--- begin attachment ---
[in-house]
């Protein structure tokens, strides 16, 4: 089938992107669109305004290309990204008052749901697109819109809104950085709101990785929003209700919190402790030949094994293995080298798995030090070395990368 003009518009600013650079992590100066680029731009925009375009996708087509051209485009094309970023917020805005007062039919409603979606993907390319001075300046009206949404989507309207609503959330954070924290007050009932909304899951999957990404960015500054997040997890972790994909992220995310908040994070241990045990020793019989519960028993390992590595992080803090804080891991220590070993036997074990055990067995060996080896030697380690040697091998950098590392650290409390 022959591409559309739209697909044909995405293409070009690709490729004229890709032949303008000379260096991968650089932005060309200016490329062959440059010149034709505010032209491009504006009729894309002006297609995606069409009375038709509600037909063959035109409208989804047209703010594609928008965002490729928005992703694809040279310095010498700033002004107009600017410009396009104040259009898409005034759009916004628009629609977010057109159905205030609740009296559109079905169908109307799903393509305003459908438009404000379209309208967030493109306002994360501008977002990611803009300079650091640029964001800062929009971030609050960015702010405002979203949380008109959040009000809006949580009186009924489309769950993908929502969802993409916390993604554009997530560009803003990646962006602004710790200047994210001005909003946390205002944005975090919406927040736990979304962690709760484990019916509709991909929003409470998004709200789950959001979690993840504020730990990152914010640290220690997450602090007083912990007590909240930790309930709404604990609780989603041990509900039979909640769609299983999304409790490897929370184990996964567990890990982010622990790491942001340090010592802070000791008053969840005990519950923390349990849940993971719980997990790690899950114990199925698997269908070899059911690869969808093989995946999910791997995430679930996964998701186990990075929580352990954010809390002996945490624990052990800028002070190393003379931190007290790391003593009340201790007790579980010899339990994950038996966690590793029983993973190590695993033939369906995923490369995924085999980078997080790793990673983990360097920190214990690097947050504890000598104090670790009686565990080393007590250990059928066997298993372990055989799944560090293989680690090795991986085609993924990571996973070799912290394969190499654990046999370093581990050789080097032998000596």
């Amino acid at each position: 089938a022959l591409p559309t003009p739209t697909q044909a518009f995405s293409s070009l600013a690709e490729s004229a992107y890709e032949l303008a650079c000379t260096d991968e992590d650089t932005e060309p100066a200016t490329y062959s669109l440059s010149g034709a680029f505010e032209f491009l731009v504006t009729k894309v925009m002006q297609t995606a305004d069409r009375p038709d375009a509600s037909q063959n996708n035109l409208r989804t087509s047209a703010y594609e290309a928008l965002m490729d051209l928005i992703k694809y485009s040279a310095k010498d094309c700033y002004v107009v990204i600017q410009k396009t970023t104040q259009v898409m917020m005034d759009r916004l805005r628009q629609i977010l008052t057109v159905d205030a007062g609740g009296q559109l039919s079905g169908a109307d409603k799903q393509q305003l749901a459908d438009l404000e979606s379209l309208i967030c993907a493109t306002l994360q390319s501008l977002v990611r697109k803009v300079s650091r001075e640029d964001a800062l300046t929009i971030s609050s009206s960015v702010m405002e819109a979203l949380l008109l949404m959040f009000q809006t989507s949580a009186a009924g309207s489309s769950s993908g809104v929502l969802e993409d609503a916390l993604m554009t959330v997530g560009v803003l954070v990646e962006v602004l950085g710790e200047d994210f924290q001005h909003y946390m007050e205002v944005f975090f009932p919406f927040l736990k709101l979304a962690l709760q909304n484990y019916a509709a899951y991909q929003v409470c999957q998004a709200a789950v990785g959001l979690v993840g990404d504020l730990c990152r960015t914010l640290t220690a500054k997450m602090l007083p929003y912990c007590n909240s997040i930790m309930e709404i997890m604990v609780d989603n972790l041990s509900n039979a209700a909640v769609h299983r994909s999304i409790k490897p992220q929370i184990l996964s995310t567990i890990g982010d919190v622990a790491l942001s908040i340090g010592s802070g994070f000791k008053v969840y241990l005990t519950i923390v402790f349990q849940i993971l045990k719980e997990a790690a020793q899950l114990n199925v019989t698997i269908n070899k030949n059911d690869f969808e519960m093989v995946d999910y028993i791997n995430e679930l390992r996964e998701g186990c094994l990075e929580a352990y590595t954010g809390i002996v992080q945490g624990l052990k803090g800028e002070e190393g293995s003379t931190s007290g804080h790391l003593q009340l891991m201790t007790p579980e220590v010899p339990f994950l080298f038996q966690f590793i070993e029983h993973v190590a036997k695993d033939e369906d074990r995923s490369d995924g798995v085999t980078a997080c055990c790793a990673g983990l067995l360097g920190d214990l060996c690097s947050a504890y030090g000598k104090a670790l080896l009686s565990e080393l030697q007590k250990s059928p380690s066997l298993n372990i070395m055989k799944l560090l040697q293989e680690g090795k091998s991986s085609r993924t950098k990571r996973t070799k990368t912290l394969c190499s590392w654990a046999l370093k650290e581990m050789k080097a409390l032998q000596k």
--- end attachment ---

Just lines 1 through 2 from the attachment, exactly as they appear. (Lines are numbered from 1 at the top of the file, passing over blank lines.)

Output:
[in-house]
């Protein structure tokens, strides 16, 4: 089938992107669109305004290309990204008052749901697109819109809104950085709101990785929003209700919190402790030949094994293995080298798995030090070395990368 003009518009600013650079992590100066680029731009925009375009996708087509051209485009094309970023917020805005007062039919409603979606993907390319001075300046009206949404989507309207609503959330954070924290007050009932909304899951999957990404960015500054997040997890972790994909992220995310908040994070241990045990020793019989519960028993390992590595992080803090804080891991220590070993036997074990055990067995060996080896030697380690040697091998950098590392650290409390 022959591409559309739209697909044909995405293409070009690709490729004229890709032949303008000379260096991968650089932005060309200016490329062959440059010149034709505010032209491009504006009729894309002006297609995606069409009375038709509600037909063959035109409208989804047209703010594609928008965002490729928005992703694809040279310095010498700033002004107009600017410009396009104040259009898409005034759009916004628009629609977010057109159905205030609740009296559109079905169908109307799903393509305003459908438009404000379209309208967030493109306002994360501008977002990611803009300079650091640029964001800062929009971030609050960015702010405002979203949380008109959040009000809006949580009186009924489309769950993908929502969802993409916390993604554009997530560009803003990646962006602004710790200047994210001005909003946390205002944005975090919406927040736990979304962690709760484990019916509709991909929003409470998004709200789950959001979690993840504020730990990152914010640290220690997450602090007083912990007590909240930790309930709404604990609780989603041990509900039979909640769609299983999304409790490897929370184990996964567990890990982010622990790491942001340090010592802070000791008053969840005990519950923390349990849940993971719980997990790690899950114990199925698997269908070899059911690869969808093989995946999910791997995430679930996964998701186990990075929580352990954010809390002996945490624990052990800028002070190393003379931190007290790391003593009340201790007790579980010899339990994950038996966690590793029983993973190590695993033939369906995923490369995924085999980078997080790793990673983990360097920190214990690097947050504890000598104090670790009686565990080393007590250990059928066997298993372990055989799944560090293989680690090795991986085609993924990571996973070799912290394969190499654990046999370093581990050789080097032998000596």